RCMP Chief Supt. Chris Leather said police the process of preparing an alert when the gunman was shot and killed by the RCMP. (CBC)

RCMP say they were ‘in process’ of preparing alert when gunman was killed

Officials with the Royal Canadian Mounted Police (RCMP) in Nova Scotia said Wednesday they were “in the process” of preparing an emergency alert when the gunman, who had killed 22 people in a shooting spree across the Atlantic province over the weekend, was killed by police officers.

RCMP brass in Nova Scotia have come under criticism for using Twitter to alert the public about the deadly rampage instead of using the emergency alert system that could send warning messages to people’s phones, radio and TV, advising them to hunker down at home until the situation was resolved.

“At 10:15 a.m., [on Sunday] Nova Scotia Provincial Emergency Management officials contacted the RCMP to offer the use of the public emergency alerting system,” officials with Canada’s national police force said at a news conference Wednesday.

“We were in the process of preparing an alert when the gunman was shot and killed by the RCMP.”

RCMP Chief Supt. Chris Leather said police first responded to a possible shooting at 10:26 p.m. on Saturday night in the rural community of Portapique, about 130 kilometres north of provincial capital of Halifax.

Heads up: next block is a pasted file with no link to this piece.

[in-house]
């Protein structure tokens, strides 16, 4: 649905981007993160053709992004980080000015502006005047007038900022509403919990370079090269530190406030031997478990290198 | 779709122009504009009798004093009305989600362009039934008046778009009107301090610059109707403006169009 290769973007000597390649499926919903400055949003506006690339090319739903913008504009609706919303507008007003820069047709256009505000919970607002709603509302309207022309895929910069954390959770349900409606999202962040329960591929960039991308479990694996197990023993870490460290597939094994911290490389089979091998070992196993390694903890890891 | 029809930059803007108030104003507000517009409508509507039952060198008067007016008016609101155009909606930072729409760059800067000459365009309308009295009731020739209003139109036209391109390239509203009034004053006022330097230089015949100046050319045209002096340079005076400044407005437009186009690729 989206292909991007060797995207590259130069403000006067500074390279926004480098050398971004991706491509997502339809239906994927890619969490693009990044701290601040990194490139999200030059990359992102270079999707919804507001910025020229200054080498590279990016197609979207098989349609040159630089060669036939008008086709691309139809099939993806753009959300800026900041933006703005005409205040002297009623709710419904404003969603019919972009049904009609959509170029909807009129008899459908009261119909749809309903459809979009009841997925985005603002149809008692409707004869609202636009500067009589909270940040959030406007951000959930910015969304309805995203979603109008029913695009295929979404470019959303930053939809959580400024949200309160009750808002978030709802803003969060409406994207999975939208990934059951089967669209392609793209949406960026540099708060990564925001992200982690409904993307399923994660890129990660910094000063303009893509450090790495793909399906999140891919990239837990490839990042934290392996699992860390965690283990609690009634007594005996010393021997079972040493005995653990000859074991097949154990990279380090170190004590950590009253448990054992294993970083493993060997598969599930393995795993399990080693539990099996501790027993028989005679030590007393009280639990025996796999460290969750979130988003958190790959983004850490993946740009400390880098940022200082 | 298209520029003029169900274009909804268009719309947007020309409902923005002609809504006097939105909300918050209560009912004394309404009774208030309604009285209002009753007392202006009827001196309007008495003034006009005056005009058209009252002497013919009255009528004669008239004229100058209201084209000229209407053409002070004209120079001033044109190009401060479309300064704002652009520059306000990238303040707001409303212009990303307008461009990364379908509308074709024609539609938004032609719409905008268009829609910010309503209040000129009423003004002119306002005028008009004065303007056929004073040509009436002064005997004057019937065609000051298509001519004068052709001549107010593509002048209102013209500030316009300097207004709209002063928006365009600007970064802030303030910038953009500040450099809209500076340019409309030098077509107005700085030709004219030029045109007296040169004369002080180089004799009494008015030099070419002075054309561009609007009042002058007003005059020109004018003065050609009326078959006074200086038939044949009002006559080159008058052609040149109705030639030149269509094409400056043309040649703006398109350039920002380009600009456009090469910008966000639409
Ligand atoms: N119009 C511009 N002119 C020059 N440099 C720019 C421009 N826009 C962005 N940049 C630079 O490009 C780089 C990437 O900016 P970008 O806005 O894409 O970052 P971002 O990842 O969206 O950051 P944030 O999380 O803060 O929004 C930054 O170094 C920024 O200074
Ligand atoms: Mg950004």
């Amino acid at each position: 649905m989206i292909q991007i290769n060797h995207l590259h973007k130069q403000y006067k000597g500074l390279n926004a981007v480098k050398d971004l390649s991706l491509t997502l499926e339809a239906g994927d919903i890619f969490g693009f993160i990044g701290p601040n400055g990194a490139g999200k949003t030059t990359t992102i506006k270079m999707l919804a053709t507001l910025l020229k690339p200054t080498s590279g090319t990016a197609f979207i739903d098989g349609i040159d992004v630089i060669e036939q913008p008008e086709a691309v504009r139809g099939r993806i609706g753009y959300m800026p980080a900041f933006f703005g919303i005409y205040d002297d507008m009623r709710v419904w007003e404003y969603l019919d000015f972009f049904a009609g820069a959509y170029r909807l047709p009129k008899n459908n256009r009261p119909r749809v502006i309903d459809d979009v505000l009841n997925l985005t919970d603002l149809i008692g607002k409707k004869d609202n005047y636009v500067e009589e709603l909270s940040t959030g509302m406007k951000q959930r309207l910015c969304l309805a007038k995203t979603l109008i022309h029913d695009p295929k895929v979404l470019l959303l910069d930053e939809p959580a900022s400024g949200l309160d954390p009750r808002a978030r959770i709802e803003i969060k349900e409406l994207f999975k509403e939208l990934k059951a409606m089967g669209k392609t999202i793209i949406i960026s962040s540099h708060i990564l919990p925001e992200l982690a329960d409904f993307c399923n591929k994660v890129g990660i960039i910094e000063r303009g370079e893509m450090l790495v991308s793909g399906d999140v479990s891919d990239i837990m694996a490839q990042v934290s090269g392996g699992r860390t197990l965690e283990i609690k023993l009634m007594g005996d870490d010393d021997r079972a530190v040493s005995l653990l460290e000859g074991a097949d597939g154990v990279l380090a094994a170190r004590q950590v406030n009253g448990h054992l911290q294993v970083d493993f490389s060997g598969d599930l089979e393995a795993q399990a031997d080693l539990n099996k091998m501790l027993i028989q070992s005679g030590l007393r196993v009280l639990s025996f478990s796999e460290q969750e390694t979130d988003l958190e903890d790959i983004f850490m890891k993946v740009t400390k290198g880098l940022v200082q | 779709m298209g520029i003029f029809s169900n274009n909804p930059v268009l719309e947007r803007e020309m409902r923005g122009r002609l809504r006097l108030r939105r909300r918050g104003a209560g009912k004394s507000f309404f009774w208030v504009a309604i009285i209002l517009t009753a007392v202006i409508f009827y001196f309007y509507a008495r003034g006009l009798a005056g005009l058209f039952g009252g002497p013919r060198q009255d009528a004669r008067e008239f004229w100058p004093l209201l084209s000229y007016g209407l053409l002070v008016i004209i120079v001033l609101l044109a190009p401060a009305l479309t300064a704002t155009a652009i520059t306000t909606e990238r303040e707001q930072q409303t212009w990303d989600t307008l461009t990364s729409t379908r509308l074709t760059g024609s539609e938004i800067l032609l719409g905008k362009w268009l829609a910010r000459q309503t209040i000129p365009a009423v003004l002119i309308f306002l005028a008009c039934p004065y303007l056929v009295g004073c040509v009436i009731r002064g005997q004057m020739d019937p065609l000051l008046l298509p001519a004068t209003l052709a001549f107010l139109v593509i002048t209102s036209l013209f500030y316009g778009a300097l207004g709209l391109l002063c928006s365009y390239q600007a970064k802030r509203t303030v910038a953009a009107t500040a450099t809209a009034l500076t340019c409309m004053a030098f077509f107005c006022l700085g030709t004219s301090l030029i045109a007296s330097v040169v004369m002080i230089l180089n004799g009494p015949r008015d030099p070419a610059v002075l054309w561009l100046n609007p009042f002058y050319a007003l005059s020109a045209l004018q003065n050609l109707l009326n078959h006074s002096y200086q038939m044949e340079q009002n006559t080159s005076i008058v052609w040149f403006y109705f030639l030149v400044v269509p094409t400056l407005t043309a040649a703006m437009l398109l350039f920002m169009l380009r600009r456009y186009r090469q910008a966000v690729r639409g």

Police found several bodies inside and outside the residence but were unable to locate the suspect, police said.

RCMP officers began searching the area and advised people to stay inside. Police tweeted at 10:32 p.m. that they were responding to a firearms complaint and told residents to lock their doors.

Leather said it was between 7 a.m. and 8 a.m. the following day that police received information the shooter was dressed as an RCMP officer and driving a fake police cruiser.

Leather said as soon as they had those details, they were immediately tweeted out by communications staff. The tweet was sent at 9:21 a.m. local time.

Police say they cannot identify the firearms used by the suspect at the time of him being stopped by police, as that information is with the Serious Incident Response Team, the province’s police watchdog.

Leather said where the gunman got his firearms is “a key part of the investigation.”

With files from CBC News

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